My recently deceased husband wore hearing aids in both ears. I’m serious when I say they likely saved our marriage. And to be honest, since he lost both of them in the nursing home where he spent his final few weeks, I can’t even be sure he heard me when I told him that I loved him for the last time.

Hearing loss is a big, big deal. And the fact that the population is aging and the number of people living with impaired hearing is projected to jump considerably means it’s about to become an even bigger deal, according to a study published online this week by JAMA Otolaryngology-Head & Neck Surgery.

Almost 25 percent of those ages 65 to 74, and 50 percent of those 75 and older, have a disabling hearing loss, according to the National Institute on Deafness and Other Communication Disorders.

Let me paint a picture for you of what that looks like when you are married to someone who can’t hear well:

Conversation, as you know it, gradually comes to a complete halt. Communication is reduced to a series of nouns shouted out. Restaurants will be picked based not on the quality of the food, but on their acoustics. Going to parties becomes a whole lot less fun because of the noise level of the room; you will eventually resort to taking separate cars so that the person with hearing loss can leave early. The television volume will become a point of contention, as will the distraction caused by closed captions.

Actually, many things become contentious. When people can’t hear well, they frequently interrupt other speakers. They mishear words and jump into conversations inappropriately. And denial of hearing loss is a real thing. “You’re mumbling,” my husband always said in frustration, deflecting his inability to hear.

“Hearing loss is a major public health issue,” said study author Adele M. Goman of Johns Hopkins University.

The study reported that the number of adults in the U.S. aged 20 or older with hearing loss is expected to gradually increase from 44 million in 2020 (15 percent of all adults), to 74 million by 2060 (23 percent), based on population projections, according to a press release.

The biggest increase will be among older adults, Goman told HuffPost. She urged that attention be paid now to prevention strategies. Better to preserve our hearing than deal with its loss.

Hearing loss can be caused by any number of things, including loud blasts of noise, music played at excessive volume, sudden changes in pressure, poking your eardrum with an object, and plain old ear-wax buildup. And yes, of course, aging. The degeneration of delicate inner-ear structures occurs over time. Even medications, such as the antibiotic gentamacin and certain chemotherapy drugs, can damage the inner ear. Diseases or illnesses that come with a high fever, such as meningitis, may harm the cochlea.

According to a survey by the British firm ― yes, they sell hearing aids and related products ― ongoing deafness can promote marital breakdown to the point of divorce. The site surveyed about 1,000 people over age 40 who had worsening hearing loss and found that 33 percent said it led to arguments with their spouse. Taking things one step farther, the site noted in an unpublished paper that the divorce rate among couples with one partner suffering from mild hearing loss was similar to current population norms. But marriages where one partner had severe hearing loss ended in divorce at four times the rate of the population norm. Unscientific, for sure, but it fits with my own anecdotal evidence.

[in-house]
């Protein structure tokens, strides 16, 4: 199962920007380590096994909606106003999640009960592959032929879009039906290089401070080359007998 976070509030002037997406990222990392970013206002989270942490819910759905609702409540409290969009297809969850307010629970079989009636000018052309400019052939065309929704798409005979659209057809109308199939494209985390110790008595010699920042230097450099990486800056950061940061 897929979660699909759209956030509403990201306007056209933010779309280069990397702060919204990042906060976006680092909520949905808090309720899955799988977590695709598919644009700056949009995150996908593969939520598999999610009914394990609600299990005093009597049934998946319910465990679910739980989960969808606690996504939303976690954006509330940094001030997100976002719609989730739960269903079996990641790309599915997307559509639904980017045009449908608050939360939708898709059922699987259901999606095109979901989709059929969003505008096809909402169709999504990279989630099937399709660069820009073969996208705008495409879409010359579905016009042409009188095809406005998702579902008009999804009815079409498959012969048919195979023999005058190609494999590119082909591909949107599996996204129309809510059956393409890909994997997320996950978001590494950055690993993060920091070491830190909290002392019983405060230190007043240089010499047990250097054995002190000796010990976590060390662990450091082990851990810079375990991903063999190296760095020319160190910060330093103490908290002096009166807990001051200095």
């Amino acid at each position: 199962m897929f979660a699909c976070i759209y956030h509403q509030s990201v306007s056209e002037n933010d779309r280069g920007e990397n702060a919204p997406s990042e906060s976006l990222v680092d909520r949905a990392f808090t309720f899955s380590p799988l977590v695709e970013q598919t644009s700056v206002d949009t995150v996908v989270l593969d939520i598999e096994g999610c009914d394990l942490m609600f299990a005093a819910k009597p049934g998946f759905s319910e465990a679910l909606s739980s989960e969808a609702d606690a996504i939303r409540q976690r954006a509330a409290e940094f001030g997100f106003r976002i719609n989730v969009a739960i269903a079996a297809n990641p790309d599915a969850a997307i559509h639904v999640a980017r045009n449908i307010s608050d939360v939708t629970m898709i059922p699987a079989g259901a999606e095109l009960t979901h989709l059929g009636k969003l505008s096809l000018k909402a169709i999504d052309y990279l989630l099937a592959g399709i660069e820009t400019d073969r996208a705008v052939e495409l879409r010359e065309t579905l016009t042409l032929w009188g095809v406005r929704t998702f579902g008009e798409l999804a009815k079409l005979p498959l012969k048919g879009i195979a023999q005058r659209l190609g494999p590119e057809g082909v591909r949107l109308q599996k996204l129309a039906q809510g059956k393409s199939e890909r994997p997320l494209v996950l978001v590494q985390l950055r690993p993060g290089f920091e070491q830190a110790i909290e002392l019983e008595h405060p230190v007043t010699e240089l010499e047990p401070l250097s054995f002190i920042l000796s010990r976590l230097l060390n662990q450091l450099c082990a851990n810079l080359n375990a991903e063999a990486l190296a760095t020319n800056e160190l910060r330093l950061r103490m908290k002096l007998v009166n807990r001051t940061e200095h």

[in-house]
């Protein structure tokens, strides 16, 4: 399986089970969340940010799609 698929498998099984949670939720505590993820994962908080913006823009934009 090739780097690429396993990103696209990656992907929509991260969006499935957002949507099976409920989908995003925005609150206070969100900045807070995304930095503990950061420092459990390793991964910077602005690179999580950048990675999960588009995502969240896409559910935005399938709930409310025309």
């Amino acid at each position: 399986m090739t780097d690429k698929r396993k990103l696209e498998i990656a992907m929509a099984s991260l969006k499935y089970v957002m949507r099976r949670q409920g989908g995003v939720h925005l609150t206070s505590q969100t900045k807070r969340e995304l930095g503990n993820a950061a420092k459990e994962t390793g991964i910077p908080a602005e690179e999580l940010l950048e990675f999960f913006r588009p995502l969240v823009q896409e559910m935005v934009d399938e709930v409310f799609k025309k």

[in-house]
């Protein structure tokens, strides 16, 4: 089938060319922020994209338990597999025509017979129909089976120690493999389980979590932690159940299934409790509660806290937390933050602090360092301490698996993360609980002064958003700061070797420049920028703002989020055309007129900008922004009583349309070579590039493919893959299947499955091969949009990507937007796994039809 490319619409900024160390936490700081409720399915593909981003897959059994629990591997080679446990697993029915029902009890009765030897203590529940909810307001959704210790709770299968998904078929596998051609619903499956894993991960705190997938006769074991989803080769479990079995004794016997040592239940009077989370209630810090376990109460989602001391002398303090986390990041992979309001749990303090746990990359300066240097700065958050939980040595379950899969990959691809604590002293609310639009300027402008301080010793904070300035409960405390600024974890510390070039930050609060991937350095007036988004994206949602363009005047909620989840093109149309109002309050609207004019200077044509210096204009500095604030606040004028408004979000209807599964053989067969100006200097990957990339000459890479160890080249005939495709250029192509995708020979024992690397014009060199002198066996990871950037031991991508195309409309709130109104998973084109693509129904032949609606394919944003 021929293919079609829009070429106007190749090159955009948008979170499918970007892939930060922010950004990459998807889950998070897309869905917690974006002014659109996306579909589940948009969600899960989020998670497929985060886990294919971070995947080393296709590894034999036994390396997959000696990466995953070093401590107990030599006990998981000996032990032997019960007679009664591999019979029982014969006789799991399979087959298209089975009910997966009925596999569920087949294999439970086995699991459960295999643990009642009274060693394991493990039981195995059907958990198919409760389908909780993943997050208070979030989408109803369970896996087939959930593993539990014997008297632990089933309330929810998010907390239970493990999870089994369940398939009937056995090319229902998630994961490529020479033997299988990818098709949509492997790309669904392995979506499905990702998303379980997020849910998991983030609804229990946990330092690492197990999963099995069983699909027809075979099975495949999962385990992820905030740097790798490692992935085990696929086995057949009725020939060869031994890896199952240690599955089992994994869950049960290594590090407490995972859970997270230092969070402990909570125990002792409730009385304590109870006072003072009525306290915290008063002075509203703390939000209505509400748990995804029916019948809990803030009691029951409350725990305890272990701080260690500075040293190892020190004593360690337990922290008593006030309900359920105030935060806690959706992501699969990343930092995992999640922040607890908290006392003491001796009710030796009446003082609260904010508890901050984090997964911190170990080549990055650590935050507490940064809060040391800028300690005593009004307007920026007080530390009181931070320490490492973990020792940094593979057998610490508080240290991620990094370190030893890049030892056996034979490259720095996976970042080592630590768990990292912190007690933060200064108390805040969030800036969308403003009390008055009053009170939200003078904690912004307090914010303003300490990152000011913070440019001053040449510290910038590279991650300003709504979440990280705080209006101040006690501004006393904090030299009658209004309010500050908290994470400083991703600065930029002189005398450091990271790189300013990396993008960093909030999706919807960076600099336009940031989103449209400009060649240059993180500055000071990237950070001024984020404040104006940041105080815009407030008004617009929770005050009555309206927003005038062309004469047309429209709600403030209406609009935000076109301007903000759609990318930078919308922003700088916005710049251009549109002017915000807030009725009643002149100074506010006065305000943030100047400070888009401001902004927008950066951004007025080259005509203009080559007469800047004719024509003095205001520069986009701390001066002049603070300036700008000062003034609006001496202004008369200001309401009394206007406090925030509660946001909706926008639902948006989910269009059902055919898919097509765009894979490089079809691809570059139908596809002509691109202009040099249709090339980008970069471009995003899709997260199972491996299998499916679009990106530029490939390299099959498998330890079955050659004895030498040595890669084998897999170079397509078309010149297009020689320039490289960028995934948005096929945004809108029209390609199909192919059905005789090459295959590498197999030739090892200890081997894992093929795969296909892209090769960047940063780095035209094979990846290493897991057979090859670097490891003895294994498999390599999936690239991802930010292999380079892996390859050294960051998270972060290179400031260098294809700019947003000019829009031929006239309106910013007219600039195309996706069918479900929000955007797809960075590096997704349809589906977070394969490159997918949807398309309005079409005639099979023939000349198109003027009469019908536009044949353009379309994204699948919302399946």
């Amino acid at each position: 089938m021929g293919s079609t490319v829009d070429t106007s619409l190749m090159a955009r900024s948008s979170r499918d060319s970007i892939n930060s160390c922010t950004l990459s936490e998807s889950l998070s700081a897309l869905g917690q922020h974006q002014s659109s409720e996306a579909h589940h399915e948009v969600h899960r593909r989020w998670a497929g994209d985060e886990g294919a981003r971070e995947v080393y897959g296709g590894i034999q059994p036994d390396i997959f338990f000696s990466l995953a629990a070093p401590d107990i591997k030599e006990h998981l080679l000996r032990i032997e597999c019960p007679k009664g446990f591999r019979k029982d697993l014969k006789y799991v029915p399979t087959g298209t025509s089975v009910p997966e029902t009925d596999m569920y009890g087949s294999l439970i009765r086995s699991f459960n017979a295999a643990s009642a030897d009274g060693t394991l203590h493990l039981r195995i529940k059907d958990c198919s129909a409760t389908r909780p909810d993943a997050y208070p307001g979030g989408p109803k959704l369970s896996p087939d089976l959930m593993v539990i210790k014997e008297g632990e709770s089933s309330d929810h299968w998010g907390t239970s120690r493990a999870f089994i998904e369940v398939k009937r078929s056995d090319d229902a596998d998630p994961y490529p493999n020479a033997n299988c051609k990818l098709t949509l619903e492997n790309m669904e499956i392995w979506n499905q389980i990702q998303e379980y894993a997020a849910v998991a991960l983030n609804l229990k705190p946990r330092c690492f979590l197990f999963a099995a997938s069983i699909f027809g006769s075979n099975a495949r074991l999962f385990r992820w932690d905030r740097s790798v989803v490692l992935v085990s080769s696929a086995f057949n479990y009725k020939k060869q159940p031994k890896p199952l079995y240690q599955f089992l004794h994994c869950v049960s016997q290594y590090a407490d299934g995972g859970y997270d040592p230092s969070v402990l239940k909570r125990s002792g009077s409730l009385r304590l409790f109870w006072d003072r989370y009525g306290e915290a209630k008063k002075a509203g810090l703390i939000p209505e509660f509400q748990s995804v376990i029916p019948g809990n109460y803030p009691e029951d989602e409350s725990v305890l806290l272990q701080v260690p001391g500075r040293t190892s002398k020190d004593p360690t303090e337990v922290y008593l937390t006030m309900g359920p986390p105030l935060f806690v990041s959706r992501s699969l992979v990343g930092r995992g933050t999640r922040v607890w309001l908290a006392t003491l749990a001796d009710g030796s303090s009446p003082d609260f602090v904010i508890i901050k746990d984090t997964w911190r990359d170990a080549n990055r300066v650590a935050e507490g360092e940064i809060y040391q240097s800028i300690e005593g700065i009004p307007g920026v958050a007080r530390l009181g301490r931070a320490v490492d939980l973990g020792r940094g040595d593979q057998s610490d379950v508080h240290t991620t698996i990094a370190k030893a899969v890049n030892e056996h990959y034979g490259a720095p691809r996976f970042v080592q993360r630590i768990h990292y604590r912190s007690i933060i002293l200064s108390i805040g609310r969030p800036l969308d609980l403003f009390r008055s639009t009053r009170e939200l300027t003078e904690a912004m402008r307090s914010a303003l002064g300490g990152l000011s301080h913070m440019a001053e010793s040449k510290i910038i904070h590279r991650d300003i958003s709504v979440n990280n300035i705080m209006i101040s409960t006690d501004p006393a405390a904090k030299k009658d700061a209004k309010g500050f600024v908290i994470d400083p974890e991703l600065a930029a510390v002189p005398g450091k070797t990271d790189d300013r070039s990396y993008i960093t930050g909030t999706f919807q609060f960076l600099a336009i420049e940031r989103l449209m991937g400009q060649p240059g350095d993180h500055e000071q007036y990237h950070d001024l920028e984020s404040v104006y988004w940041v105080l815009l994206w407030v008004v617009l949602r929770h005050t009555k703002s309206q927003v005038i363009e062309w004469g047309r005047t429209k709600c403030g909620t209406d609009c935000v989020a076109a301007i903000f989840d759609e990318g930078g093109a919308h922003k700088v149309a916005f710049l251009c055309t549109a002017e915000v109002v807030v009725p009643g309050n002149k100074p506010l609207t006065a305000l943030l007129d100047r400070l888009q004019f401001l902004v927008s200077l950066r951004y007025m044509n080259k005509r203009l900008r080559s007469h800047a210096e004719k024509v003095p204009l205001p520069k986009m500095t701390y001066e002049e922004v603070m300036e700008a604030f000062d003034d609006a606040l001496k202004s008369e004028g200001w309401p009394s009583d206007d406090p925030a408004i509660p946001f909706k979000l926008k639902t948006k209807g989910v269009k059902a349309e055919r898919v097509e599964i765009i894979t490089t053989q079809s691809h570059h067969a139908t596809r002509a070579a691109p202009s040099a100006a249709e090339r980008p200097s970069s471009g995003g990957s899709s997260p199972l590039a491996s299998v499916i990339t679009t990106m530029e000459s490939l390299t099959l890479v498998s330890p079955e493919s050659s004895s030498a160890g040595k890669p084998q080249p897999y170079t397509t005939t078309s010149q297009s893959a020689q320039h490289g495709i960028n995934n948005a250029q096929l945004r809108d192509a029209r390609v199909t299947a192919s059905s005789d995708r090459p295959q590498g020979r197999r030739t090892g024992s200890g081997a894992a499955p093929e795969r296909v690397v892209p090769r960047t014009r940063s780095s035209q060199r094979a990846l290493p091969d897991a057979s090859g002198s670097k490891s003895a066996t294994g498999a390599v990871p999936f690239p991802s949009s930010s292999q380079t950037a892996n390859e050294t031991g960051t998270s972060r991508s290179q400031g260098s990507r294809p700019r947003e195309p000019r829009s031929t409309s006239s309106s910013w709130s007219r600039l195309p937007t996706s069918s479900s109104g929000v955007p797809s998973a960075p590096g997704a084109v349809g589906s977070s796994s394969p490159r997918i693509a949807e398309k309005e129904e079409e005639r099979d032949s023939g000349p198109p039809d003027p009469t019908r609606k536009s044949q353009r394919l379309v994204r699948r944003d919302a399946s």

I still recall the straw that broke my back when my late husband’s hearing had degenerated to the point I just couldn’t stand it any longer. We were on vacation in Kauai and eager to try a highly recommended new restaurant. The place was so popular that we waited an hour for our table, despite having a reservation. Once seated, the problem became immediately apparent. The sleek new eatery was minimalistic in design: High ceilings and nothing on the walls to absorb the sounds of a bustling eatery. Between the clanking of dishes, the ambience music and the surrounding conversations amplified as people shouted to be heard, it was pure chaos for anyone who, like my husband, suffered hearing loss. His face said it all. We left without ordering, both of us feeling deflated.

I told him that night that I couldn’t continue our lives like this. He got hearing aids in both ears as soon as we got home, and the improvement was astounding.

But there’s something that still needs to change: Medicare should cover hearing exams and hearing aids for those who need them, and currently it doesn’t, with a few exceptions. This safety net that provides medical coverage to those 65 and older omits the things that, arguably, seniors need the most: vision coverage, dental coverage and the ability to correct hearing loss.

The reality is that our increasing longevity is nice and all. But we still need to hear. And for too many of us, that won’t be possible.